Life on the Edge

  • by Johnjoe McFadden, Jim Al-Khalili
  • Narrated by Pete Cross
  • 12 hrs and 43 mins
  • Unabridged Audiobook

Publisher's Summary

Life is the most extraordinary phenomenon in the known universe; but how did it come to be? Even in an age of cloning and artificial biology, the remarkable truth remains: Nobody has ever made anything living entirely out of dead material. Life remains the only way to make life. Are we still missing a vital ingredient in its creation? Jim Al-Khalili and Johnjoe Macfadden reveal the hitherto missing ingredient to be quantum mechanics and the strange phenomena that lie at the heart of this most mysterious of sciences. As they brilliantly demonstrate here, life lives on the quantum edge.

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More woo than new

I have a problem with most of the new science books that I've been reading lately. They really aren't saying anything new and when they do they seem to enter into woo woo land. The authors demonstrate nicely how certain biological processes such as the internal magnetic compass of a certain kind of Robin, the photosynthesis in plants, the universal energy currency of life: ATP, the enzyme process, and how the sense of smell can all be thought best in terms of quantum mechanics.

Those examples make up the first half of the book. My problem with the book is the second half. All objective knowledge can be broken down into the subatomic quantum mechanical level, but that doesn't mean they should be. The authors go off the rails and enter the land of woo with ascribing the origins of life, the genetic code in general and mutations in particular, and our consciousness as best understood by quantum mechanical processes. As much as the next person, I love the mysteries of the quantum world, but I don't want to reduce the process understudy down to that level unless it is absolutely necessary. I really get tired at how many authors (including these) refer to the problem of consciousness as the "hard problem". There have been many strides lately on understanding consciousness, but mixing it with the woo woo of physics the way a Depak Chopra would is never the right approach.

It is a pity. This book had a lot going for it in the beginning, because the authors as biologist really know how to explain the physics. The authors tell the listener in very clear terms what Feynman meant by "all the mysteries of physics are contained within the double slit experiment". (Everyone who reads books like this one should take the time and trouble and look up the Feynman Lectures on the Character of Physical Law on Youtube, seven of the happiest hours I ever spent). This book explains the double split experiment, the particle/wave duality, the measurement problem, and more specifically for the book, quantum tunneling, entanglement, coherence, and superposition. Also, the authors really knew how to explain the steps in the scientific process a biologist needs in order to reach coherent, consistent, and non-contradictory conclusions.

I'm still looking for new popular science books that teach me things I don't already know and which don't enter into the land of woo.



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- Gary "l'enfer c'est les autres"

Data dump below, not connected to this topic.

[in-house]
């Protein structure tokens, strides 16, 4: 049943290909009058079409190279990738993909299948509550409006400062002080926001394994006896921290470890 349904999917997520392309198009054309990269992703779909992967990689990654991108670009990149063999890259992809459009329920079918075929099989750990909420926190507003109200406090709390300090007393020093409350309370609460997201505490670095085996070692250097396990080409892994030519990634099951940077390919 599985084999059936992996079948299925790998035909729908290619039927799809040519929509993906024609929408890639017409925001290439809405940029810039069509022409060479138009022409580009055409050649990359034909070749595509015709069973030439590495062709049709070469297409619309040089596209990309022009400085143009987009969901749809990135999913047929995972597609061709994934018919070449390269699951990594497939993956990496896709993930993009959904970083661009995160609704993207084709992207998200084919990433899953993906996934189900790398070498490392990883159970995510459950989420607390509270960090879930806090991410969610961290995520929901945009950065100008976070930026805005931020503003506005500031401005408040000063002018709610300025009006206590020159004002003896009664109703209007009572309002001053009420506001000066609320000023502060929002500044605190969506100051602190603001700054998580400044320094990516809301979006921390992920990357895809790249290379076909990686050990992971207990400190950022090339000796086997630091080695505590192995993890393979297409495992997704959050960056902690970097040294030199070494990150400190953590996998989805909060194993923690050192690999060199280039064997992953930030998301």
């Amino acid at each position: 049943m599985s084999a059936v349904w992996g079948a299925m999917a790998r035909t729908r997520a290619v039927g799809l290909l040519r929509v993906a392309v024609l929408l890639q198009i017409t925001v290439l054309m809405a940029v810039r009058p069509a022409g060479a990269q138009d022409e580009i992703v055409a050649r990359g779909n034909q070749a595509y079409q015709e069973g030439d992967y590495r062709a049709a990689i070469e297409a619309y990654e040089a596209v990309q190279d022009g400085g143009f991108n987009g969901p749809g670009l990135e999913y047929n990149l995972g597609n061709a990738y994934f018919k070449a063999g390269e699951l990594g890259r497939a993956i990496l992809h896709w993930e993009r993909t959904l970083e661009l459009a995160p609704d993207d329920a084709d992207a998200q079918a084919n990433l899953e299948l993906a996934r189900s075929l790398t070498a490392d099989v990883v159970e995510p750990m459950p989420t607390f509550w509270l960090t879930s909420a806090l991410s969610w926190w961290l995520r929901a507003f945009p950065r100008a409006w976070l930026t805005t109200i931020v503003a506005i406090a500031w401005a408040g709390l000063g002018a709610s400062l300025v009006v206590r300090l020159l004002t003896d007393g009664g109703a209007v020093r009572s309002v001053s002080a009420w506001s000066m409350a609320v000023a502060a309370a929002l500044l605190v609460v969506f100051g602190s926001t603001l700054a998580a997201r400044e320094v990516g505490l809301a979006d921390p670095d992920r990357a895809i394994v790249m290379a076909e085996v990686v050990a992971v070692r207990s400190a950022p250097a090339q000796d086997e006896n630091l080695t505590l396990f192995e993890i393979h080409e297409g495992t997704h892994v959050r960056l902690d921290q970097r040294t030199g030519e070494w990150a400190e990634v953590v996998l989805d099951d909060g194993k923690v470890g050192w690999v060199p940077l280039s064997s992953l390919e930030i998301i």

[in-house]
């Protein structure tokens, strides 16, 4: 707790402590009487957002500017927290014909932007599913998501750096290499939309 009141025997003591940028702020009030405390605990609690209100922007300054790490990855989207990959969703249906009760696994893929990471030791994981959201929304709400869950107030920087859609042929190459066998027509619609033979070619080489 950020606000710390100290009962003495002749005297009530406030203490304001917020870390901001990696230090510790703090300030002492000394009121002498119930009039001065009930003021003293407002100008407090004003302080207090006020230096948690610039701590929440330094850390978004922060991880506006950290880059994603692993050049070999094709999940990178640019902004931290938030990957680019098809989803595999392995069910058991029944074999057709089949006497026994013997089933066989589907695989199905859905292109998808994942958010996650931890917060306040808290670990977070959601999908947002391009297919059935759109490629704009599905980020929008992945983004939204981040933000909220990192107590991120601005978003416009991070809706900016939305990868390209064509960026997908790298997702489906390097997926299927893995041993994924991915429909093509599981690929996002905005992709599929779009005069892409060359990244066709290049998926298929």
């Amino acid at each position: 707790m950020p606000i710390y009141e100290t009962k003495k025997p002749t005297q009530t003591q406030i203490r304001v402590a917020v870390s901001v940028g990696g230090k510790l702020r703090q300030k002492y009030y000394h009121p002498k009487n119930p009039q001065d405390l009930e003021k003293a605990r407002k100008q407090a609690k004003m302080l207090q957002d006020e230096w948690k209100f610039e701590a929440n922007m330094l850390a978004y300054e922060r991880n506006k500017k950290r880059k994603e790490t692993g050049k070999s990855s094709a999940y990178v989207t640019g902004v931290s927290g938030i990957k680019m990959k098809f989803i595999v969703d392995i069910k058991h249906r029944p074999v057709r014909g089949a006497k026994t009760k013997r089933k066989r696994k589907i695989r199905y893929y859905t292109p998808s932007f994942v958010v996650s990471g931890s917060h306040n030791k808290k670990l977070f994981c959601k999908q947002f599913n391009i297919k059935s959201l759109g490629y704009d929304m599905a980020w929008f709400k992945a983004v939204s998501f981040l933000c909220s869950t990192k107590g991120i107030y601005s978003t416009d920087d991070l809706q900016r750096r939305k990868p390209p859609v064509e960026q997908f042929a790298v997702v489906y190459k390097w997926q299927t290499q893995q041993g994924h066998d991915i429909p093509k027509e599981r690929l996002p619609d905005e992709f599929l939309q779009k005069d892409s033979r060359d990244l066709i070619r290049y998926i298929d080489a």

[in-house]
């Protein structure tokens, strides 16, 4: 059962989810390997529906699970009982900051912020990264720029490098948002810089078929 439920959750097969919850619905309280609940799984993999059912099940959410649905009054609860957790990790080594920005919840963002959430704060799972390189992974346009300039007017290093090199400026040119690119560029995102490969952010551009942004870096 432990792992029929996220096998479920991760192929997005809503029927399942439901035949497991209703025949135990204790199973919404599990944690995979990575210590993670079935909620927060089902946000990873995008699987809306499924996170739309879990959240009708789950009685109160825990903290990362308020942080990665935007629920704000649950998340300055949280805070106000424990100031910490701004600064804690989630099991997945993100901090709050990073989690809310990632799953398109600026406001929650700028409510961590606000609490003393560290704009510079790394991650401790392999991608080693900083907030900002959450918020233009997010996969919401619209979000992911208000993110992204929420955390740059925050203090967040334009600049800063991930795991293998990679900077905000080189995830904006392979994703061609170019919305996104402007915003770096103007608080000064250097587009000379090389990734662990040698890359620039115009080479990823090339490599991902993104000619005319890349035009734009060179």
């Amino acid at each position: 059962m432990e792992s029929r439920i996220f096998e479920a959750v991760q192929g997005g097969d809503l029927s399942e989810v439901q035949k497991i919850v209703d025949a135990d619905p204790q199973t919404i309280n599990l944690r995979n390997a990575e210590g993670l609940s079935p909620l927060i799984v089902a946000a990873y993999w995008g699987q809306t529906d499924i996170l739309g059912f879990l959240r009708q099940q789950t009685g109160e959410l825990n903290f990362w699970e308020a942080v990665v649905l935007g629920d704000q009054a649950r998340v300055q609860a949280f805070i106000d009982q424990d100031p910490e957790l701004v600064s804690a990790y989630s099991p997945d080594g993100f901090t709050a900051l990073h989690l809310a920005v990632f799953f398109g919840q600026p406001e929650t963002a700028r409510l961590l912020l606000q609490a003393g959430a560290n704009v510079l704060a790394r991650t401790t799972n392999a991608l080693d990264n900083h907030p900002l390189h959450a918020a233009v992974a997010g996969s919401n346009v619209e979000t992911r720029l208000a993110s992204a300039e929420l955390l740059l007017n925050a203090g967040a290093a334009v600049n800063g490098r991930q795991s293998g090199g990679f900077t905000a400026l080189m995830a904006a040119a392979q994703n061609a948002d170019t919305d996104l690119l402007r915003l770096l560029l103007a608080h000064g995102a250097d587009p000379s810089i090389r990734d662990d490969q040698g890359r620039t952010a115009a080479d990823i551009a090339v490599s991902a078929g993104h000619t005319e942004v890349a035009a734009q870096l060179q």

Good content. Needed another edit.

I can't write a bad review since this book introduced me to exciting, novel concepts. The amount of quantum effects that are relied on in biological systems throughout the body hints at the possibility that many, many more will be found over time. My favourite? Electrons in photosynthesis acting like little quantum computers to find the most efficient path. Also, evidence of quantum effects used by neurones are provocative indeed, although the ones found so far wouldn't seem to contribute to consciousness in any sensible way.

But one more edit would have done this book a lot of good. They struggle with the order in which they explain key concepts, which means the early chapters are burdened with long tangents and scattered organization. The later chapters are less burdened since they've explained most of the ground work by then, but clarity and directness are never these authors' strongpoints.

The biggest burden this book carries, however, is the idea that quantum particles are literally particles, which makes things seem more mystical than they need to. Mainstream physicists dropped this idea long ago in favour of "fields." So, for example, it may not surprise readers that a magnetic field can interact with something on either side of a wall. Talk about the same phenomena as a "particle," however, and suddenly it's like we're reading about magic.

They write one thing which is alarmingly misleading. They claim that even if a detector in a 2-slit experiment hypothetically didn't interact with the particles at all, it would still remove the interference pattern. How do they know what would be true in this hypothetical reality?

In fact, it is specifically the interaction of the measuring device that causes the interference pattern to disappear. To suggest otherwise implies that "measuring" mystically causes wave-functions to collapse through the conscious act of observing rather than the physical interaction of the measuring device. Tisk tisk.
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- Tristan "Urban planner. Environmentalist. Geek."

Book Details

  • Release Date: 07-28-2015
  • Publisher: Dreamscape Media, LLC